CHURCH & MINISTRY
The Girls in the Striped Dresses
Compassion International in Sri Lanka
By MeLissa LeFleur
I call them "My Refrigerator Kids." Each morning when I open the fridge to grab a protein drink, I pray that God will give them food for the day and hope for the future. One-by-one, they have jumped off my fridge and into my heart.
My refrigerator kids are the children we sponsor through Compassion International. In turn, Compassion provides them with clean water, nutritious food, tutoring, and an opportunity to hear about Jesus.
Several years ago, Maria from Ecuador ran into my arms. That was the day I fell in love with what God is doing through Compassion. When I stepped foot into Miguel's home in Colombia and saw the dismal conditions, hugged his momma, and heard the dreams his dad had for him, it became very personal. A couple years later, when Miguel wrote and told us his dad died, our hearts broke for him. As we've met these little ones, they have become part of our family. I've also become a cheerleader for what Compassion International is doing around the world to release children from poverty in Jesus' name.
A few weeks ago, we traveled with Compassion to Sri Lanka, a beautiful tear-drop shaped island south of India. We were so excited to meet another one of our refrigerator kids — Emasha. When we arrived at the church that hosts Emasha's Compassion Center, I started scanning the crowd. The kids were lined up along the road creating a tunnel for us to walk through. Each one held a Sri Lankan flag and waved it in the thick air. Emasha is here. I know it! I had her photo in my hand, but I couldn't find her.
When we got to the end of the tunnel, I noticed a mother staring at me with a huge grin on her face. Standing at her feet were two little girls. Twins! My stomach did a little flip. There she is. We couldn't communicate well, but we knew each other instantly. It was like we gave each other a hug with our eyes. Isn't it amazing how God has a way of turning complete strangers into friends in an instant?
That afternoon, we jumped into a tut-tut and traveled to Emasha's house. We learned about her family, gifted them with presents, and played together. Her entire home as about the size of my bedroom back home, yet hospitality shown on their faces. With tremendous pride, the mom handed me a folder full of papers. Inside were drawings Emasha had created and there, in a special little envelope were our letters — letters that we had written to her from the other side of the planet.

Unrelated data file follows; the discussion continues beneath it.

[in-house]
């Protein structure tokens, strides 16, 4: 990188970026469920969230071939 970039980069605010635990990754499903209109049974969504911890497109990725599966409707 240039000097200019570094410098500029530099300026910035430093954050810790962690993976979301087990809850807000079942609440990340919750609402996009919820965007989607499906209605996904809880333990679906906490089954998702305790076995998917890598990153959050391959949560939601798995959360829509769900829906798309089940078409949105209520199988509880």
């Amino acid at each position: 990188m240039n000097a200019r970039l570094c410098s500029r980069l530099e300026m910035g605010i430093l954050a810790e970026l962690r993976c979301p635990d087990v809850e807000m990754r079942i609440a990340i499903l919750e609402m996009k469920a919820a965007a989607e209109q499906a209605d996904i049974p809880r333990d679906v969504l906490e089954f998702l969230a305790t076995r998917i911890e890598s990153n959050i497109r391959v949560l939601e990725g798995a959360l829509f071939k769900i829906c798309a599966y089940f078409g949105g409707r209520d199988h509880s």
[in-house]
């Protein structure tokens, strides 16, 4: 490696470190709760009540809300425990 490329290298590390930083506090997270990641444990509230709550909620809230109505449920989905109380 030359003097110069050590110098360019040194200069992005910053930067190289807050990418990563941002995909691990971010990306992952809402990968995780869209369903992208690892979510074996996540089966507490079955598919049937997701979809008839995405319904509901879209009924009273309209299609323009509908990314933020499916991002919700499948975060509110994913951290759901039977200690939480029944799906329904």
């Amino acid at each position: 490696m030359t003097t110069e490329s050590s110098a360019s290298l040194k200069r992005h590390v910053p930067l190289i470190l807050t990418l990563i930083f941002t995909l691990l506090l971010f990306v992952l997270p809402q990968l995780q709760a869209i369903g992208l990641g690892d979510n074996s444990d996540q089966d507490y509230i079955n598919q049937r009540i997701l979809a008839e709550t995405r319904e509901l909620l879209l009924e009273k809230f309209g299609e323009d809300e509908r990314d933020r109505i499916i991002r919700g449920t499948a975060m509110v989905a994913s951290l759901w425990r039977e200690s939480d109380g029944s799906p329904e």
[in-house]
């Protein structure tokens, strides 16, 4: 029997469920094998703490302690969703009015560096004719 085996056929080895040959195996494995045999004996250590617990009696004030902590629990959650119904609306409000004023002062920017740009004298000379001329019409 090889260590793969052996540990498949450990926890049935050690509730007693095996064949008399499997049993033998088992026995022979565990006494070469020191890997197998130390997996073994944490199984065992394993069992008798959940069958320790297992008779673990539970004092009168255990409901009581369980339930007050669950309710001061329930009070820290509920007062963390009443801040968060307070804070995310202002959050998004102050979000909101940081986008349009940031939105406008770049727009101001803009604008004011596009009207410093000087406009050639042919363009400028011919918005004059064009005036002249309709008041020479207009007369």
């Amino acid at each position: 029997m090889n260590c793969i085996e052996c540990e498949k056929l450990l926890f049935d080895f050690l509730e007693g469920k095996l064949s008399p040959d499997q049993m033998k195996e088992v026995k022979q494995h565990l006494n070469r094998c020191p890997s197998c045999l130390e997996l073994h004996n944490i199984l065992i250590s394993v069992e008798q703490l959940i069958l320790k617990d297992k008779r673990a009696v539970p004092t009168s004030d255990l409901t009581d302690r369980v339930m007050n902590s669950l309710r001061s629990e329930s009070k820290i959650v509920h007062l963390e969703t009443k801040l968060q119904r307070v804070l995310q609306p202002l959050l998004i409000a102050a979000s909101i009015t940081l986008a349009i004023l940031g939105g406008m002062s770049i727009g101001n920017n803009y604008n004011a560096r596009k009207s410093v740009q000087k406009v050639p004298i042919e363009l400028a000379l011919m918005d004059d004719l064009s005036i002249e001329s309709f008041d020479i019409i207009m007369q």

We spent a lot of time playing at the park with Emasha and her family. We colored. We had beautiful conversations through our translator. When we said goodbye, my arms felt empty, but my heart was overflowing. It was hard to wipe the smile off my face. As I lay in bed that night, my cheeks hurt — not from crying, but from smiling so much.
Several years ago, my husband and I changed our perspective on having children. As I have written about before, we haven't been able to have kids of our own. We decided that instead of moping around and bemoaning our lack, we would enjoy life and serve others. One of our greatest joys is being able to invest in the lives of other people's children. That's where our refrigerator kids come in. They are part of our family.
God's Word is clear that children held a special place in Jesus' heart. At one point in His ministry, children were brought to Him so He could pray for them. The disciples tried to turn the children away, but Jesus said, "Let the little children come to me, and do not hinder them, for the kingdom of heaven belongs to such as these" (Mark 10:14). We're not sure why the disciples turned the children away, but Jesus' message is abundantly clear. He wants to bless children, the most vulnerable among us, and give them hope.
If you don't sponsor a child, please consider it. But fair warning — it won't be long until that little one jumps off your fridge and into your heart.
All photos courtesy MeLissa LeFleur
Tags: Biblical-Truth | Christian-Life | Hardships | Ministry-Church | Personal-Life | Personal-Relationships
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